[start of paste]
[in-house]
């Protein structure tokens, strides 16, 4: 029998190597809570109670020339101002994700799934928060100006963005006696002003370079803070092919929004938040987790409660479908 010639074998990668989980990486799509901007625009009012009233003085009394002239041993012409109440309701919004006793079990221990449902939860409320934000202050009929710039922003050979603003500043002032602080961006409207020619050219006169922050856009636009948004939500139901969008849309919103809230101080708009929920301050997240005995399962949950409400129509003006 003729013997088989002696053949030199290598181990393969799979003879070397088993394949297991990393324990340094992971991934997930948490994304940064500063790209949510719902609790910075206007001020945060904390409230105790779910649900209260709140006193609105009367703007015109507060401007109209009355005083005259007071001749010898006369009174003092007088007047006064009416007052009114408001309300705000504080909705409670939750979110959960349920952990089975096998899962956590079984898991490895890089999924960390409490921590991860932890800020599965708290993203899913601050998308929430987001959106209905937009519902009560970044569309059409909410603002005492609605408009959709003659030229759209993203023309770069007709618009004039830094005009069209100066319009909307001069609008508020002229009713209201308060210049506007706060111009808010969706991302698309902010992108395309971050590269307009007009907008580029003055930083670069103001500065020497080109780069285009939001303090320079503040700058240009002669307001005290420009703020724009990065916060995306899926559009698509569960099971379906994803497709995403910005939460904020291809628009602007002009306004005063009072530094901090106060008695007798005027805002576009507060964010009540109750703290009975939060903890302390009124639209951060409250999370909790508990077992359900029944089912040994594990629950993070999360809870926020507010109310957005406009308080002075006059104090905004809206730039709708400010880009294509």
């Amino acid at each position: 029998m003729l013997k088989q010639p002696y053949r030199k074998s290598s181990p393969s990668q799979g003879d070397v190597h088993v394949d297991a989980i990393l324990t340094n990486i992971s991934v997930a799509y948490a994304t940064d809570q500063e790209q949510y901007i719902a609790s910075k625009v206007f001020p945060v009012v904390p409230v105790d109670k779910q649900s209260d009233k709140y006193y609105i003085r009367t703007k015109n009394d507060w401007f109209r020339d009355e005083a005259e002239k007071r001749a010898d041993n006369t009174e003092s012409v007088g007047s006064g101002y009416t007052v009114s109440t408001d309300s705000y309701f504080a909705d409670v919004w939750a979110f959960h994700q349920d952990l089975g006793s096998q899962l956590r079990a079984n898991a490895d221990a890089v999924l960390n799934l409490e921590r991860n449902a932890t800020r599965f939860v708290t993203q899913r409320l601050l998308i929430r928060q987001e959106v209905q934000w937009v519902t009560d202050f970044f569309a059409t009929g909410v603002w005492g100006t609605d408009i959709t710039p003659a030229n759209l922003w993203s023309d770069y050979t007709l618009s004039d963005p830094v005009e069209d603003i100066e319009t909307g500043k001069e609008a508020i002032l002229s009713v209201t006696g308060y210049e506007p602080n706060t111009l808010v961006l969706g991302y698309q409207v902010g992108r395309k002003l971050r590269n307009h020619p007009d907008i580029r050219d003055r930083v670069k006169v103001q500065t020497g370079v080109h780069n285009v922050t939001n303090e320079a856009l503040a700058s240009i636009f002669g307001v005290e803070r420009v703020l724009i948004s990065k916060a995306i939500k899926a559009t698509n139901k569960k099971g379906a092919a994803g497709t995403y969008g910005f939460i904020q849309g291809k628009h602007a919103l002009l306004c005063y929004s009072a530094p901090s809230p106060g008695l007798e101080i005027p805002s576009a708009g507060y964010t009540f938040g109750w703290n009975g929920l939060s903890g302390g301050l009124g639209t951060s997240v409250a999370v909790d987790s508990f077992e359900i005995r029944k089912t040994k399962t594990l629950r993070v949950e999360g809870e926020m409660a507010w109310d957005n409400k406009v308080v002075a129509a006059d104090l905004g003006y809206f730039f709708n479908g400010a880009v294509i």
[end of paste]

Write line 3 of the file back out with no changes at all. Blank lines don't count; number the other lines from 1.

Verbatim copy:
């Amino acid at each position: 029998m003729l013997k088989q010639p002696y053949r030199k074998s290598s181990p393969s990668q799979g003879d070397v190597h088993v394949d297991a989980i990393l324990t340094n990486i992971s991934v997930a799509y948490a994304t940064d809570q500063e790209q949510y901007i719902a609790s910075k625009v206007f001020p945060v009012v904390p409230v105790d109670k779910q649900s209260d009233k709140y006193y609105i003085r009367t703007k015109n009394d507060w401007f109209r020339d009355e005083a005259e002239k007071r001749a010898d041993n006369t009174e003092s012409v007088g007047s006064g101002y009416t007052v009114s109440t408001d309300s705000y309701f504080a909705d409670v919004w939750a979110f959960h994700q349920d952990l089975g006793s096998q899962l956590r079990a079984n898991a490895d221990a890089v999924l960390n799934l409490e921590r991860n449902a932890t800020r599965f939860v708290t993203q899913r409320l601050l998308i929430r928060q987001e959106v209905q934000w937009v519902t009560d202050f970044f569309a059409t009929g909410v603002w005492g100006t609605d408009i959709t710039p003659a030229n759209l922003w993203s023309d770069y050979t007709l618009s004039d963005p830094v005009e069209d603003i100066e319009t909307g500043k001069e609008a508020i002032l002229s009713v209201t006696g308060y210049e506007p602080n706060t111009l808010v961006l969706g991302y698309q409207v902010g992108r395309k002003l971050r590269n307009h020619p007009d907008i580029r050219d003055r930083v670069k006169v103001q500065t020497g370079v080109h780069n285009v922050t939001n303090e320079a856009l503040a700058s240009i636009f002669g307001v005290e803070r420009v703020l724009i948004s990065k916060a995306i939500k899926a559009t698509n139901k569960k099971g379906a092919a994803g497709t995403y969008g910005f939460i904020q849309g291809k628009h602007a919103l002009l306004c005063y929004s009072a530094p901090s809230p106060g008695l007798e101080i005027p805002s576009a708009g507060y964010t009540f938040g109750w703290n009975g929920l939060s903890g302390g301050l009124g639209t951060s997240v409250a999370v909790d987790s508990f077992e359900i005995r029944k089912t040994k399962t594990l629950r993070v949950e999360g809870e926020m409660a507010w109310d957005n409400k406009v308080v002075a129509a006059d104090l905004g003006y809206f730039f709708n479908g400010a880009v294509i």